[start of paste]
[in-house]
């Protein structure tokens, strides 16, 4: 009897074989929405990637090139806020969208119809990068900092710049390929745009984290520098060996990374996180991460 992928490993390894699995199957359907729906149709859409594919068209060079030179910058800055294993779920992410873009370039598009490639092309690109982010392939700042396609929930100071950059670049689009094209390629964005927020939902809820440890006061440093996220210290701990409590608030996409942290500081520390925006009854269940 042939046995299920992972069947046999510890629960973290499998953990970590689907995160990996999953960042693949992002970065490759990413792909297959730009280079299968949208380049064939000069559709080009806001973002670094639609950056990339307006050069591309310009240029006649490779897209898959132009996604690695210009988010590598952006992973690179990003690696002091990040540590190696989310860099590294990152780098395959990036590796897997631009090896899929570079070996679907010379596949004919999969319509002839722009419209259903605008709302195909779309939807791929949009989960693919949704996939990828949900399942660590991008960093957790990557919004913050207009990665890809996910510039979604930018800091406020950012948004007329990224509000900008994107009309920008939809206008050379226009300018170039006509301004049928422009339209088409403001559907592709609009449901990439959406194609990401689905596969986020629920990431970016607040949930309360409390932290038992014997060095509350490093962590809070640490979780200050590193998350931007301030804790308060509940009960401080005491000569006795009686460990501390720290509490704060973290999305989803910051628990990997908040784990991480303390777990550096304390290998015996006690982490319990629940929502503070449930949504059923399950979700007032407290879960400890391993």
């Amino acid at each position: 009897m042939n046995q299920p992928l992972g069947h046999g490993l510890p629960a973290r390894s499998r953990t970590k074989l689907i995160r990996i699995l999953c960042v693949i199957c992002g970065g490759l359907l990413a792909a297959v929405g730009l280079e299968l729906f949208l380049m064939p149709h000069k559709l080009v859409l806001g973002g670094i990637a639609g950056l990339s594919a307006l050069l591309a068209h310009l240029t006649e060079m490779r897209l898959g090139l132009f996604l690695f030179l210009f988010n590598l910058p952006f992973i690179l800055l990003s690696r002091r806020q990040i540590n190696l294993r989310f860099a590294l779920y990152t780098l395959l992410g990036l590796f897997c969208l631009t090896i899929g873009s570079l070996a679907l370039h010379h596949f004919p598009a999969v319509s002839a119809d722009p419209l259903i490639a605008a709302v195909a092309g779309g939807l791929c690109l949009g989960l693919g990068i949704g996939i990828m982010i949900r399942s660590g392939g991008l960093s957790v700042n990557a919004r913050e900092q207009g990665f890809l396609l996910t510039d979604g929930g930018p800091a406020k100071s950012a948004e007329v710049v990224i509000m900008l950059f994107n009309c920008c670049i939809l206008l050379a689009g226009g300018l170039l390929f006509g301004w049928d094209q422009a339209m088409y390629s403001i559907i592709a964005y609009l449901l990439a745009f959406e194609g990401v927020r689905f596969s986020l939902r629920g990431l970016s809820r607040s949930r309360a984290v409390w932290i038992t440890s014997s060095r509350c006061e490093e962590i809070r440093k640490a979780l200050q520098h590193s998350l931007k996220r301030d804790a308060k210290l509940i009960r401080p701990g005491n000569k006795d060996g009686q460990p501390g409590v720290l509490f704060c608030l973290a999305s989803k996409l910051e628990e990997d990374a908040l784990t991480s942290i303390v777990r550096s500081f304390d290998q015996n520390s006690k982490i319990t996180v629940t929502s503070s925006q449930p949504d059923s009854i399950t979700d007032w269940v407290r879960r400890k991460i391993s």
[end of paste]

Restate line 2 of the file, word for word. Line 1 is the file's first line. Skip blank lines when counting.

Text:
């Protein structure tokens, strides 16, 4: 009897074989929405990637090139806020969208119809990068900092710049390929745009984290520098060996990374996180991460 992928490993390894699995199957359907729906149709859409594919068209060079030179910058800055294993779920992410873009370039598009490639092309690109982010392939700042396609929930100071950059670049689009094209390629964005927020939902809820440890006061440093996220210290701990409590608030996409942290500081520390925006009854269940 042939046995299920992972069947046999510890629960973290499998953990970590689907995160990996999953960042693949992002970065490759990413792909297959730009280079299968949208380049064939000069559709080009806001973002670094639609950056990339307006050069591309310009240029006649490779897209898959132009996604690695210009988010590598952006992973690179990003690696002091990040540590190696989310860099590294990152780098395959990036590796897997631009090896899929570079070996679907010379596949004919999969319509002839722009419209259903605008709302195909779309939807791929949009989960693919949704996939990828949900399942660590991008960093957790990557919004913050207009990665890809996910510039979604930018800091406020950012948004007329990224509000900008994107009309920008939809206008050379226009300018170039006509301004049928422009339209088409403001559907592709609009449901990439959406194609990401689905596969986020629920990431970016607040949930309360409390932290038992014997060095509350490093962590809070640490979780200050590193998350931007301030804790308060509940009960401080005491000569006795009686460990501390720290509490704060973290999305989803910051628990990997908040784990991480303390777990550096304390290998015996006690982490319990629940929502503070449930949504059923399950979700007032407290879960400890391993």